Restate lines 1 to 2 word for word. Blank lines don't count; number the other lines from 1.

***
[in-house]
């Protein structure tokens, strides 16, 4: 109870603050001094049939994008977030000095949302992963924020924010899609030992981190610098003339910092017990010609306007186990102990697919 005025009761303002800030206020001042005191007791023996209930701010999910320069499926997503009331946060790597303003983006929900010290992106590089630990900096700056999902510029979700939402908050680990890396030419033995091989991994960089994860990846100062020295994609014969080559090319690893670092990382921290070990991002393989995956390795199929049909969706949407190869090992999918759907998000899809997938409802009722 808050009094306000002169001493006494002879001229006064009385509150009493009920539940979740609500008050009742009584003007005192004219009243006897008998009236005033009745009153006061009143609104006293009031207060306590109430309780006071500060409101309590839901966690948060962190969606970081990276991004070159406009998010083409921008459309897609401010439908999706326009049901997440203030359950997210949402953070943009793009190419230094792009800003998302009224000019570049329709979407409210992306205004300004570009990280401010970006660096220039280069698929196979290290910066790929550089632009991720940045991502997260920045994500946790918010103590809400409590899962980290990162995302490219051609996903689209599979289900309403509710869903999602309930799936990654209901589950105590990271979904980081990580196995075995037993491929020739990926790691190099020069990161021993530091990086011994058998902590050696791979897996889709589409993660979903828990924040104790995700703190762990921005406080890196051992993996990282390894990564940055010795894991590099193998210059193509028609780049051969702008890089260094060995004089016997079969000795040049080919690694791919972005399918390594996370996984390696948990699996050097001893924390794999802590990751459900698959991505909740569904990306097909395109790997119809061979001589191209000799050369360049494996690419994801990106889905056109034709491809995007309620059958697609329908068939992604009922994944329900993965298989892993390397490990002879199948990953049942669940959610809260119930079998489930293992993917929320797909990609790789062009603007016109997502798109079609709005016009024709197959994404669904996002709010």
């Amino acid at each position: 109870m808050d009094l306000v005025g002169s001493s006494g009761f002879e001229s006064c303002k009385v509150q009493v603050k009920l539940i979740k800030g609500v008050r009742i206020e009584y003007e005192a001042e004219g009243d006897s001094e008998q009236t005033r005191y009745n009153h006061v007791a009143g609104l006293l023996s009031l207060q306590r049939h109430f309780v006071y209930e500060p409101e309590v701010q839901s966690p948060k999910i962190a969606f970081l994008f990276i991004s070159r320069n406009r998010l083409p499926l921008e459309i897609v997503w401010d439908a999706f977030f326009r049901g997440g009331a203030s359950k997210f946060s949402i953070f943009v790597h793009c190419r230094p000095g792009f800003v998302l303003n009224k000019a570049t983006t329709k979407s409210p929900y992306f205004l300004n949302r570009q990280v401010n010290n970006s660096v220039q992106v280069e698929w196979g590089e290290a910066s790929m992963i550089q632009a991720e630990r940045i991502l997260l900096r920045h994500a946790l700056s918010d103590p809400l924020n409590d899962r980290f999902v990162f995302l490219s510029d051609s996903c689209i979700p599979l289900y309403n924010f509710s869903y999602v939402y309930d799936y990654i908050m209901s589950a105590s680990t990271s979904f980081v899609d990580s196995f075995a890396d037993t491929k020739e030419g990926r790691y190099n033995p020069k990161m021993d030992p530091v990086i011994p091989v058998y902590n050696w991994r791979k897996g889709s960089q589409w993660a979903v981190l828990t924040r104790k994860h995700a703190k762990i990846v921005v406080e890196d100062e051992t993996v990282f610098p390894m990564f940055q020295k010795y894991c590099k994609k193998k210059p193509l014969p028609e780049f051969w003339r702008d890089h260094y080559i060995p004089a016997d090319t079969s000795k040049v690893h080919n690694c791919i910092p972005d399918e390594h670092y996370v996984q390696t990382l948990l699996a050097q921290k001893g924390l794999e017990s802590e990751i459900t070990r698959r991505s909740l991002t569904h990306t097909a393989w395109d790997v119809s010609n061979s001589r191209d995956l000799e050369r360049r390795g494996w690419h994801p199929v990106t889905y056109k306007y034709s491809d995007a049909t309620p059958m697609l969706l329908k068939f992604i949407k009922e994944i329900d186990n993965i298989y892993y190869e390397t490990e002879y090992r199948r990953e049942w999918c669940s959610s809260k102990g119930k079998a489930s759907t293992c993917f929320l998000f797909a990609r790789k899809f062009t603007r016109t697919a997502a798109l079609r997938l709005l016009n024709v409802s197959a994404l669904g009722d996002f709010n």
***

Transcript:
[in-house]
């Protein structure tokens, strides 16, 4: 109870603050001094049939994008977030000095949302992963924020924010899609030992981190610098003339910092017990010609306007186990102990697919 005025009761303002800030206020001042005191007791023996209930701010999910320069499926997503009331946060790597303003983006929900010290992106590089630990900096700056999902510029979700939402908050680990890396030419033995091989991994960089994860990846100062020295994609014969080559090319690893670092990382921290070990991002393989995956390795199929049909969706949407190869090992999918759907998000899809997938409802009722 808050009094306000002169001493006494002879001229006064009385509150009493009920539940979740609500008050009742009584003007005192004219009243006897008998009236005033009745009153006061009143609104006293009031207060306590109430309780006071500060409101309590839901966690948060962190969606970081990276991004070159406009998010083409921008459309897609401010439908999706326009049901997440203030359950997210949402953070943009793009190419230094792009800003998302009224000019570049329709979407409210992306205004300004570009990280401010970006660096220039280069698929196979290290910066790929550089632009991720940045991502997260920045994500946790918010103590809400409590899962980290990162995302490219051609996903689209599979289900309403509710869903999602309930799936990654209901589950105590990271979904980081990580196995075995037993491929020739990926790691190099020069990161021993530091990086011994058998902590050696791979897996889709589409993660979903828990924040104790995700703190762990921005406080890196051992993996990282390894990564940055010795894991590099193998210059193509028609780049051969702008890089260094060995004089016997079969000795040049080919690694791919972005399918390594996370996984390696948990699996050097001893924390794999802590990751459900698959991505909740569904990306097909395109790997119809061979001589191209000799050369360049494996690419994801990106889905056109034709491809995007309620059958697609329908068939992604009922994944329900993965298989892993390397490990002879199948990953049942669940959610809260119930079998489930293992993917929320797909990609790789062009603007016109997502798109079609709005016009024709197959994404669904996002709010």